Ashton Kutcher is currently in the throes of a one-sided Twitter fight with the Village Voice, who this week published a cover story mocking Kutcher's campaign against child prostitution—a PSA that the Voice has dubbed "fatuous and silly" because, the Voice claims, Kutcher's (and the New York Times and USA Today's and CNN's and the United Nations) stats about child prostitution in the United States are off. By how much? The Voice says a lot—but, it also confirms that "there's no way to know for sure how many child prostitutes there are in America."
To be fair, the US Department of Justice pegs the number of children at risk of becoming victims of commercial exploitation at 293,000. "The average age at which girls first become victims of prostitution is 12-14," the DoJ reports. "It is not only the girls on the streets that are affected—for boys and transgender youth, the average age of entry into prostitution is 11-13." Compound this with the fact that statistically, around the world, crimes against women, girls, gay men, gay youth, and transgender people are significantly under-reported.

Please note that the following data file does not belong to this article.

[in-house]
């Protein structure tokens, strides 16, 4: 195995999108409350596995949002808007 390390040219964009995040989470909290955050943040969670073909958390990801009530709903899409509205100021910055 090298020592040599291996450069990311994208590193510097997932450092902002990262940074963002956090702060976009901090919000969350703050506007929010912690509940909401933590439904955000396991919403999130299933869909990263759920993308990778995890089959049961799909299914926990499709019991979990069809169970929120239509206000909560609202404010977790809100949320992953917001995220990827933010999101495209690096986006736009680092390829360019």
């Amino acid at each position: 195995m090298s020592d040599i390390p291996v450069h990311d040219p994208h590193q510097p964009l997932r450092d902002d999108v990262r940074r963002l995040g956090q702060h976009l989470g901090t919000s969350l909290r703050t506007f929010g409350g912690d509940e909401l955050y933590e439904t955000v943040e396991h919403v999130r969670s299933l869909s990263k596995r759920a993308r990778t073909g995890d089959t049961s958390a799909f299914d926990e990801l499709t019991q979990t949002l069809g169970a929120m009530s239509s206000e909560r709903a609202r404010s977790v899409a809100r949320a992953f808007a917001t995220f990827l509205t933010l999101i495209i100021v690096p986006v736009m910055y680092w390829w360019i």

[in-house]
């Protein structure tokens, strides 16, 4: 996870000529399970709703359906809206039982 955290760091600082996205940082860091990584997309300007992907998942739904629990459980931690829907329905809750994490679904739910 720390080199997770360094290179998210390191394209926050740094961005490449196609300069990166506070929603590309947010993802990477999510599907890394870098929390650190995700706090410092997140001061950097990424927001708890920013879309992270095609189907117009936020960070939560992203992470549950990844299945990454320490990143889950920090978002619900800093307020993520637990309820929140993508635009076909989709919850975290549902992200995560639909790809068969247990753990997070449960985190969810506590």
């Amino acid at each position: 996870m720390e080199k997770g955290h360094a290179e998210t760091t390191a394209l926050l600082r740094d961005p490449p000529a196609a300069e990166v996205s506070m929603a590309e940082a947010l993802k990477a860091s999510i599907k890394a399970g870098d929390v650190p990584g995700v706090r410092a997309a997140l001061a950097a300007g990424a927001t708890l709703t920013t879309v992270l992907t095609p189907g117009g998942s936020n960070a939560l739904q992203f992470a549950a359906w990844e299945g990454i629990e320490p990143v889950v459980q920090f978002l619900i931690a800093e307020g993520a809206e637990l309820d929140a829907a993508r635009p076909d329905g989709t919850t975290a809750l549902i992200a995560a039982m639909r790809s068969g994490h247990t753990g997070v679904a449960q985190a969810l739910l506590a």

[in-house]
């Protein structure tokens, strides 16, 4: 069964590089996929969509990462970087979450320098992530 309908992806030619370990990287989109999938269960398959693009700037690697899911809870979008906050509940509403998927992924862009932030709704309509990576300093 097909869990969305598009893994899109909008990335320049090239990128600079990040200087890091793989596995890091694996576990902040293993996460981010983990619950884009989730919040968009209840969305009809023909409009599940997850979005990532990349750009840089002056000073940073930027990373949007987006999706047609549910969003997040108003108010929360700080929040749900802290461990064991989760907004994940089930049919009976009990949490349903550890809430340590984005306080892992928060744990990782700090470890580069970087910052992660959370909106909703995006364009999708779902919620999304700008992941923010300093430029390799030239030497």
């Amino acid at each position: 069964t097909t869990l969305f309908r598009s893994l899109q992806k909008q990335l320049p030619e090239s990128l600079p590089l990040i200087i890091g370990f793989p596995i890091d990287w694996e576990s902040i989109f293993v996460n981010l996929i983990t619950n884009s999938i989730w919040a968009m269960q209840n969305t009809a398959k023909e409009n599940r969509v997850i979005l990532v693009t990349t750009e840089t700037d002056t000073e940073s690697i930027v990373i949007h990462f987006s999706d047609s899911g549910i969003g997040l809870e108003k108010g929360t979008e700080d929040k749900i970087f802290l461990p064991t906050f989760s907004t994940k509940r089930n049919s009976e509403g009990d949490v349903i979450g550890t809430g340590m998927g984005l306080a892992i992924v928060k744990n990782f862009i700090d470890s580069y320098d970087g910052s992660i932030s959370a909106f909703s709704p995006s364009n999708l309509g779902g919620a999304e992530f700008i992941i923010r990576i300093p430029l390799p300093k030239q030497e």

By the way, if you've ever seen a copy of the Village Voice, you'll know that a huge chunk of the paper's advertising—pages upon pages upon pages every issue—comes from escort and "massage" services.
We know this is really off-topic, but what do you think? Sure, there's a big PR machine behind Hollywood celebrity image-makers and aligning certain stars with specific causes, but should Kutcher be publicly eviscerated for bringing attention to an issue like this because a publication, which takes a great deal of money from the sex industry, disputes his numbers? Or is a good cause a good cause?
· @aplusk [Twitter]
· Real men get their facts straight [Village Voice]